Inositol lipids and phosphates in the proliferation and differentiation of lymphocytes and myeloid cells
Research output: Contribution to journal › Review article › peer-review
Colleges, School and Institutes
It is established that receptor-stimulated hydrolysis of phosphatidylinositol 4,5-bisphosphate is an essential signalling reaction in the responses of many haemopoietic cells to stimuli: examples include platelet activation, antigen-driven initiation of cell proliferation in mature B and T lymphocytes and histamine release by mast cells, and chemotaxis and oxygen radical generation by neutrophils. However, the roles of inositol lipids and phosphates in the development of haemopoietic and immune cells are less well understood. This paper discusses three such situations: the sequential employment of phosphatidylinositol 4,5-bisphosphate hydrolysis and cyclic AMP accumulation as two signals essential to the action of the B lymphocyte-stimulatory cytokine interleukin 4; the involvement of antigen receptor-triggered inositol lipid hydrolysis in apoptotic elimination of immature anti-self T lymphocytes in the fetal mouse thymus; and the possible role of changes in the levels of abundant inositol polyphosphates in the differentiation of HL-60 promyelocytic cells and of normal human myeloid blast cells.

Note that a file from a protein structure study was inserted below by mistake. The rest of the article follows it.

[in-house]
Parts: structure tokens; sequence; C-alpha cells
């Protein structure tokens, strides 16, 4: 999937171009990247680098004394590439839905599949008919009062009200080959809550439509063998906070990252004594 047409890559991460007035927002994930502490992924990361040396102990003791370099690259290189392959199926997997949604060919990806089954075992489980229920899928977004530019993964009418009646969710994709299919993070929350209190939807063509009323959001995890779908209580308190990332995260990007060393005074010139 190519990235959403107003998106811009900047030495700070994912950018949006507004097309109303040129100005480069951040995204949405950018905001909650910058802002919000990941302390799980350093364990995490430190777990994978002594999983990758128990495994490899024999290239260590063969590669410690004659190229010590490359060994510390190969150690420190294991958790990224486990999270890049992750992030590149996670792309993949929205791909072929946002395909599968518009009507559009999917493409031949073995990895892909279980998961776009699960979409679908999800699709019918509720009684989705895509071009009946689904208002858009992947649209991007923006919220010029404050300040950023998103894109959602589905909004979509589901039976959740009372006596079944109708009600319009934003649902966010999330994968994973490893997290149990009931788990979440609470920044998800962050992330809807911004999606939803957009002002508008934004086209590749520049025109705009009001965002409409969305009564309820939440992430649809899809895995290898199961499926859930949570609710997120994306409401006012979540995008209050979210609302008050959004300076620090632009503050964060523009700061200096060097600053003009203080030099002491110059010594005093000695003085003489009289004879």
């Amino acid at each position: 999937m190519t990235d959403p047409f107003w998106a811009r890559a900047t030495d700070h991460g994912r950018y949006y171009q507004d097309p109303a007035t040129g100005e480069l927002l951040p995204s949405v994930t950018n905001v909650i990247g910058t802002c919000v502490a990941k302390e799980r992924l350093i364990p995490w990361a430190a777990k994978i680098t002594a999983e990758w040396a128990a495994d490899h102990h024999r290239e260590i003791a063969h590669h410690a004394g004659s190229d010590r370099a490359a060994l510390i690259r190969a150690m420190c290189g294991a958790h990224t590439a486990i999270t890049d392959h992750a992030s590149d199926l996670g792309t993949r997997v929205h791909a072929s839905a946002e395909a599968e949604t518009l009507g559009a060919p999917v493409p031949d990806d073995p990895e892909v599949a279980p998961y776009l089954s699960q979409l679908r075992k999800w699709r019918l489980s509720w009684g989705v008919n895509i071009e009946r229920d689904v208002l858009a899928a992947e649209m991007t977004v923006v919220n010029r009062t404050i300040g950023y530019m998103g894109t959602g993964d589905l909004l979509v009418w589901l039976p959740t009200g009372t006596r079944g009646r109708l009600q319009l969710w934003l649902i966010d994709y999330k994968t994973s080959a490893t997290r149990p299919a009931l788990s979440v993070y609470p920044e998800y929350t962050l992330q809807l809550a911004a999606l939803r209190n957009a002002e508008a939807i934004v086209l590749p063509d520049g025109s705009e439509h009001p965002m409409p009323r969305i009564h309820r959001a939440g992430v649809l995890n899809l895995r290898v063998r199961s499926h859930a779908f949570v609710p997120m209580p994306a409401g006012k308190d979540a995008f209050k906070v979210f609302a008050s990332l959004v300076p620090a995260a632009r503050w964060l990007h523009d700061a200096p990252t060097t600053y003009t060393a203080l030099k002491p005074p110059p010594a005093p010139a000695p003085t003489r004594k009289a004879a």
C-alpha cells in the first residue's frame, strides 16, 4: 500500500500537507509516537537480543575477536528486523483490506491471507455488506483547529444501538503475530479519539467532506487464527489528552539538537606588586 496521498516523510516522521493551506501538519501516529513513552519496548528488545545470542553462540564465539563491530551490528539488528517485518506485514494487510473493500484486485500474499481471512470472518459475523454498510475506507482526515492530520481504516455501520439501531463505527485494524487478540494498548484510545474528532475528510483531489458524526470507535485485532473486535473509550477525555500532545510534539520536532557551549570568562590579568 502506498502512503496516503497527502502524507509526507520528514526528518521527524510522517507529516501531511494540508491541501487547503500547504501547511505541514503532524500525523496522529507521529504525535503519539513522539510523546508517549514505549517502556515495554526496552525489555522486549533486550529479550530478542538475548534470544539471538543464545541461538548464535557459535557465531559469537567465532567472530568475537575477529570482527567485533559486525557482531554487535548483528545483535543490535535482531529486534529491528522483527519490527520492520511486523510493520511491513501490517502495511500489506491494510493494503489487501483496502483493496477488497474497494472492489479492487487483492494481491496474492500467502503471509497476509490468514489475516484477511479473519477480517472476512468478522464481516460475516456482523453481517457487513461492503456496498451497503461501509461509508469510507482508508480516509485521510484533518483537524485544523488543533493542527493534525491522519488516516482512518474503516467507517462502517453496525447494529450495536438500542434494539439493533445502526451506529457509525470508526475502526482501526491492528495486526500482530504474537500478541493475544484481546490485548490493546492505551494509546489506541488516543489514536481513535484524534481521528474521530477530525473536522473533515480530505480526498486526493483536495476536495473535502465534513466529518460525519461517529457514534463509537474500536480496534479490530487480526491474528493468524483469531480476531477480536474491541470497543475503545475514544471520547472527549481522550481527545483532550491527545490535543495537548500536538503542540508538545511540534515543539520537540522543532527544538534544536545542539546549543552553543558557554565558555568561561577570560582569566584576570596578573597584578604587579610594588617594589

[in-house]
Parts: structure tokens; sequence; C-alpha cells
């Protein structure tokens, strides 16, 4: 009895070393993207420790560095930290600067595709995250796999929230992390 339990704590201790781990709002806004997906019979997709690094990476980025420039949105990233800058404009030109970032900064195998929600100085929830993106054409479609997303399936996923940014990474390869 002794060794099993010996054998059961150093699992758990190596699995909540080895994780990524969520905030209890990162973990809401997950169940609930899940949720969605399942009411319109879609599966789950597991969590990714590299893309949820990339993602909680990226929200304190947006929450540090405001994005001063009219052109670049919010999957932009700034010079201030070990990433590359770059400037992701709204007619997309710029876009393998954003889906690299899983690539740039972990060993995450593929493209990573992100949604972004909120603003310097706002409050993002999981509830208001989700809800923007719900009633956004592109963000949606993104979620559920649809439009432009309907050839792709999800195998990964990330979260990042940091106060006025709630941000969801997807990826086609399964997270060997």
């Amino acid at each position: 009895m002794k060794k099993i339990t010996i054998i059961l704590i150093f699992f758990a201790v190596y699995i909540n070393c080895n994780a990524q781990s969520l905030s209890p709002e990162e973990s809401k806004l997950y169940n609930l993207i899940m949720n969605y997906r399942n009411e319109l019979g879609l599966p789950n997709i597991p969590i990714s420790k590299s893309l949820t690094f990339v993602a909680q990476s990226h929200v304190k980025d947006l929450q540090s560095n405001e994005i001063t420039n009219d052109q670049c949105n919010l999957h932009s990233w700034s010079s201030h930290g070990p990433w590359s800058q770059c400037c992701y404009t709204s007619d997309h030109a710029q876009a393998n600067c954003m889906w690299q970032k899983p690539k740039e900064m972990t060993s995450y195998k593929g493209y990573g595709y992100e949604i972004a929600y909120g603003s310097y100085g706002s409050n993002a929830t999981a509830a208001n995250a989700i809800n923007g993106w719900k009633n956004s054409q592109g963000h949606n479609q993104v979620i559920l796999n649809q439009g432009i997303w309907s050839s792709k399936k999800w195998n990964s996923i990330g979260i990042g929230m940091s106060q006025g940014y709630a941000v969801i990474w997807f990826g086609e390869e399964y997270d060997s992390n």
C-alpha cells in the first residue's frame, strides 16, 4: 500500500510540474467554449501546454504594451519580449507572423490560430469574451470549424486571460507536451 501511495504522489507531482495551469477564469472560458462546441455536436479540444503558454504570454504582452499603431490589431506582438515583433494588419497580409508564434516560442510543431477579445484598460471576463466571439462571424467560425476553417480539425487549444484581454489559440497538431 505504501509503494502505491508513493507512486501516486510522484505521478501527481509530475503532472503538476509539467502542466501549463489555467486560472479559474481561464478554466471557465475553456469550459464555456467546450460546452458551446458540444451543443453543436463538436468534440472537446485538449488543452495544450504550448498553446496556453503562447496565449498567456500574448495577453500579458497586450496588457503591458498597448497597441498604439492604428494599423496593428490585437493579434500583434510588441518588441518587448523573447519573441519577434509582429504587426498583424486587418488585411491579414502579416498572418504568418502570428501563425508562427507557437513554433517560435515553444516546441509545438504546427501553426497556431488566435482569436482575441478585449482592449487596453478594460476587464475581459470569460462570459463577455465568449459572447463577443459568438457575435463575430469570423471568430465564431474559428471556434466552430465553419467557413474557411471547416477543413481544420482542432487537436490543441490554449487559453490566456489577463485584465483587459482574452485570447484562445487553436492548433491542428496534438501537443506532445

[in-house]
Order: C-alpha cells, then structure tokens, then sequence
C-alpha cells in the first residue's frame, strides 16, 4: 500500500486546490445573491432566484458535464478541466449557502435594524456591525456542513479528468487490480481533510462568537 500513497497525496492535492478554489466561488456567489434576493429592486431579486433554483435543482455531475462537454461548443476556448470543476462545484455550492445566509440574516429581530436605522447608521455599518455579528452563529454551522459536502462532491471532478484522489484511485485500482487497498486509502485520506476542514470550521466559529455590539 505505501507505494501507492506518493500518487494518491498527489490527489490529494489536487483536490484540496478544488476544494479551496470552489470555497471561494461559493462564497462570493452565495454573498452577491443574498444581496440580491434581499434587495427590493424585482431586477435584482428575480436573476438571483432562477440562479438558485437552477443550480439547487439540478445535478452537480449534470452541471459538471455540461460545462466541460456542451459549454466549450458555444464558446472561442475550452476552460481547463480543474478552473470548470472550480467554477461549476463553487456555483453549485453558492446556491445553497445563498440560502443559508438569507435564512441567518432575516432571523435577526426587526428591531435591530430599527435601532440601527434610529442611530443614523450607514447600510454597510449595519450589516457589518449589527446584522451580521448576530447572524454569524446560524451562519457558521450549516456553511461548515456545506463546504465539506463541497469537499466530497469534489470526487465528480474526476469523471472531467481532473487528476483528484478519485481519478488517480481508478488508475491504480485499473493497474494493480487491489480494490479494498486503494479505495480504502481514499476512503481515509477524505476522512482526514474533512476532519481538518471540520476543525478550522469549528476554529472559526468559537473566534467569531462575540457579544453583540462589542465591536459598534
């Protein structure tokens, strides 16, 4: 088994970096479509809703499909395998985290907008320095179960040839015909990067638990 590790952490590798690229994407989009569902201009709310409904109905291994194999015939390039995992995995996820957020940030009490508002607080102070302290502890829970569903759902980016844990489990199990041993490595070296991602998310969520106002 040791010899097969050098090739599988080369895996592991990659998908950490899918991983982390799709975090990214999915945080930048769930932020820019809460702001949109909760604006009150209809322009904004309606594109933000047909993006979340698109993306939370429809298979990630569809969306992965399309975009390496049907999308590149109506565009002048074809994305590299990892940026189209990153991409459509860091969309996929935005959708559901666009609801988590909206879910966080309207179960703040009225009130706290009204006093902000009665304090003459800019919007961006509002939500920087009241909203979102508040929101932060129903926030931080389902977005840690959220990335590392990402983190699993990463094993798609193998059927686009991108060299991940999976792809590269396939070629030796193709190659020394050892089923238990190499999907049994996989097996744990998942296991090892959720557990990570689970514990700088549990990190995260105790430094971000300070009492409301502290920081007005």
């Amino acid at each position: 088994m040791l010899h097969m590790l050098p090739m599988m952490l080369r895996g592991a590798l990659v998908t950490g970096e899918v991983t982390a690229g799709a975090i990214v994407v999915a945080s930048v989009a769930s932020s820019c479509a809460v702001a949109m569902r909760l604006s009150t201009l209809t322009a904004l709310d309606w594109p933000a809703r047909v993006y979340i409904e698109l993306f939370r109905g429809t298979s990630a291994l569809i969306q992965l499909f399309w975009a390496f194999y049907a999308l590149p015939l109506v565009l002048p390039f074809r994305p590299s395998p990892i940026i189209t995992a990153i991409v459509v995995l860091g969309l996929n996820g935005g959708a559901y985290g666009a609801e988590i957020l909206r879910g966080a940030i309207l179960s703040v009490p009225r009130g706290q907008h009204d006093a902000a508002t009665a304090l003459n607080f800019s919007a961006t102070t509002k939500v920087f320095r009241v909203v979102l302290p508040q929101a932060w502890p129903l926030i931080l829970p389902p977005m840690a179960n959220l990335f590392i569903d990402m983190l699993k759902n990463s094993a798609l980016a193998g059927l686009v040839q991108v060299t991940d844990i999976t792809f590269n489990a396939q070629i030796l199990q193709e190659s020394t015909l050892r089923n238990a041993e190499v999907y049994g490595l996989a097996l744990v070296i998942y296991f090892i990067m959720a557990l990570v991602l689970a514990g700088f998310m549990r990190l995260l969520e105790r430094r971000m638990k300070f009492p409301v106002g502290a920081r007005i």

|Number of pages||10|
|Journal||Novartis Foundation Symposium|
|Publication status||Published - 1 Jan 1992|